Heidi Never Slept In An Alpine Cottage Like This
November 6, 2012
Monte Rosa Hut
This facility is 90 percent self-sufficient and offers hikers protection from the elements in a new-style alpine hut that rises dramatically out of the snow-covered terrain. At first glance, the Monte Rosa Hut looks like the kind of place Snow Miser might live, a large glacial formation rising out from the snowy peak. In reality, however, it’s a high-altitude mountain shelter that sets new milestones in sustainability and innovative design.
The Swiss Federal Institute of Technology (ETH Zürich)—a top technology and science university—teamed up Swiss firm Bearth & Deplazes Architekten, the legendary Swiss Alpine Club (SAC), and Vectorworks® software to design and build the “hut”, which sits 2,883 meters high in the Swiss alpine sky near Zermatt. The facility houses a state-of-the-art research lab which measures the building’s efficiency as a self-sufficient entity. Vectorworks Architect software files served as input and output for the energy design. Continue.
The asymmetrical angles of the five story hut minimize exposure to snow and wind and provide more room for guests.
Studio Monte Rosa, a combined group of selected ETH students and Swiss architecture firm Bearth & Deplazes Architekten, designed a structure that would replace the original hut, which was in great need of repair. The new lodging serves two important purposes: to provide alpinists and hikers protection from the elements as well as a comfortable, clean space to eat, rest, and commune with fellow travelers; and to provide ETH Zürich with valuable research on effective sustainable practices.
The facility can accommodate up to 120 guests. It contains a simple kitchen and dining area—both fashioned from spruce and fir, which were chosen for their sustainability quotients. A large common room provides a spot for socialization. The bedrooms feature trapezoidal mattresses in various sizes made to minimize wasted space by matching the shape of the human body (broader at the top and tapering for the legs). During the specialty research phase, the ETH students used Vectorworks software to maximize the placement and number of beds within the given space. By simulating many different scenarios for the beds and other building elements, the design team optimized the hut’s entire design―which saved a great amount of development time and significantly reduced building costs.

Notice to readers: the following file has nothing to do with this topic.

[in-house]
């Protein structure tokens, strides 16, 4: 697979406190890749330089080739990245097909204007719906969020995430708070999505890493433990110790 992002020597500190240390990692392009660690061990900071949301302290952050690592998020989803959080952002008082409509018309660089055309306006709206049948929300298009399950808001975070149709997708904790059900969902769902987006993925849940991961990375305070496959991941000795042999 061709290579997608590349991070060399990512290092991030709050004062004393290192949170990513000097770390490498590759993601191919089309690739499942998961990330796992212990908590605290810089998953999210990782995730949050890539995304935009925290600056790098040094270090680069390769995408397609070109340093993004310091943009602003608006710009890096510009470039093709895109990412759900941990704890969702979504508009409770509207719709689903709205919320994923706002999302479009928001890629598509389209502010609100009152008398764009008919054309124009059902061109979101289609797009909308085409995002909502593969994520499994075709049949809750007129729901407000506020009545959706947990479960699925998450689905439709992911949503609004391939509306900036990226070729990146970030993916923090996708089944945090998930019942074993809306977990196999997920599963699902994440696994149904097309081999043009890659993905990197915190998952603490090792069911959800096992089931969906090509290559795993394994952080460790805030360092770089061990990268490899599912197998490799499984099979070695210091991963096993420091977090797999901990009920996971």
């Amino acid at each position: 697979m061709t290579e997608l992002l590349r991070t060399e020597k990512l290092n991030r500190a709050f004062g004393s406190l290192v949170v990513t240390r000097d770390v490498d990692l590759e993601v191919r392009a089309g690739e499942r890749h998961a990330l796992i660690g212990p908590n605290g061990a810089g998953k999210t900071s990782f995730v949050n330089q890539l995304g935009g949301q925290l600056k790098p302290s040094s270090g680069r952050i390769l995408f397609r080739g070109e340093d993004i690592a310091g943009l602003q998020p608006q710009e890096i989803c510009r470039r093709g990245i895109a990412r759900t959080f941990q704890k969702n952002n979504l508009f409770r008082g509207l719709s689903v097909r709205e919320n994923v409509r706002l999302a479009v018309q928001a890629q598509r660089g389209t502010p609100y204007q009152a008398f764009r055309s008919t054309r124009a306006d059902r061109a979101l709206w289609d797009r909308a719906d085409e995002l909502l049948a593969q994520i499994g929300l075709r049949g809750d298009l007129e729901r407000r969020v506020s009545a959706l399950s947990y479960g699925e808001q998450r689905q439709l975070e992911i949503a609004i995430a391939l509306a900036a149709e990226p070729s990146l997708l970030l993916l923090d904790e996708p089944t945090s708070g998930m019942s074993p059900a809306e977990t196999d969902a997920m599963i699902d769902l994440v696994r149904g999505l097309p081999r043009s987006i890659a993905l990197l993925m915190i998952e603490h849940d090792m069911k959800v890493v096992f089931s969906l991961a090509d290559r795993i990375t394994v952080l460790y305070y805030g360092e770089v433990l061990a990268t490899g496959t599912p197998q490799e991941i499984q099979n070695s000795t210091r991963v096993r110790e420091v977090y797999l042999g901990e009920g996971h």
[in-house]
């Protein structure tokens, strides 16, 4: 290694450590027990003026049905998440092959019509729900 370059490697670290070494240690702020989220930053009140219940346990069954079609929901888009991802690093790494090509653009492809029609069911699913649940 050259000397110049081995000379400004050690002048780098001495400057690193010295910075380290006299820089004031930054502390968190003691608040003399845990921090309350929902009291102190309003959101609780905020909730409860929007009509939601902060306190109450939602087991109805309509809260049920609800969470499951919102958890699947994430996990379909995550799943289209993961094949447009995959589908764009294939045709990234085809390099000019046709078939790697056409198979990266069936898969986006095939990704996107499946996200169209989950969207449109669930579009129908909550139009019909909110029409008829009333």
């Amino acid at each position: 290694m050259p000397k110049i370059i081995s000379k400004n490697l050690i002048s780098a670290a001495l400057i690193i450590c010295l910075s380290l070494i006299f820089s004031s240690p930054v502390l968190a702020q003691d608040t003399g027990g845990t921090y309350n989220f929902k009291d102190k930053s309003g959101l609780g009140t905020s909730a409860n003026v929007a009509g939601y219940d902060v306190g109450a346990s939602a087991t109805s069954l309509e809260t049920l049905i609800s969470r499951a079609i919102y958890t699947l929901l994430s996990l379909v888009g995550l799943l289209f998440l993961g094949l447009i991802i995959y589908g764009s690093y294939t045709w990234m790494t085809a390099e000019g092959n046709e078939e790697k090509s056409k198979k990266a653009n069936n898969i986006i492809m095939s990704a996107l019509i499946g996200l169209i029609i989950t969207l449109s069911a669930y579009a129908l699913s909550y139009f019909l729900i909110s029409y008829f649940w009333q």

Ribbon windows, mirroring the surrounding mountain ridge and and angled staircase, stream light into the hut and enhance thermal energy.
The design team used Vectorworks Architect software to create the complex geometry of the Monte Rosa Hut, designing 420 different wall and ceiling elements that were pieced together. A big task was handling the different geometries while keeping the detailed solutions as similar as possible, as was done with the ribbon glazing/window strip, the timber construction/woodwork, and the furnishing of the bedrooms. The program’s accurate, flexible symbol libraries were very helpful to the team because the designers did not have to create the components from scratch.
The software also provided the basis for calculating project costs according to Swiss standards and enabled the students to employ a “digital chain” methodology to fine-tune the hut’s components at each step of the project and move their data seamlessly from concept to design, to development, to fabrication, and finally to construction. The end result: precisely-manufactured building elements and smooth collaboration with numerous other project teams. By using the digital chain to address complexities and efficiencies, they were able to reduce the number of building elements by 30 percent and the weight by 40 percent, and also adjust design elements throughout the process.
Images courtesy of Holcim Foundation and the Wikimedia Commons.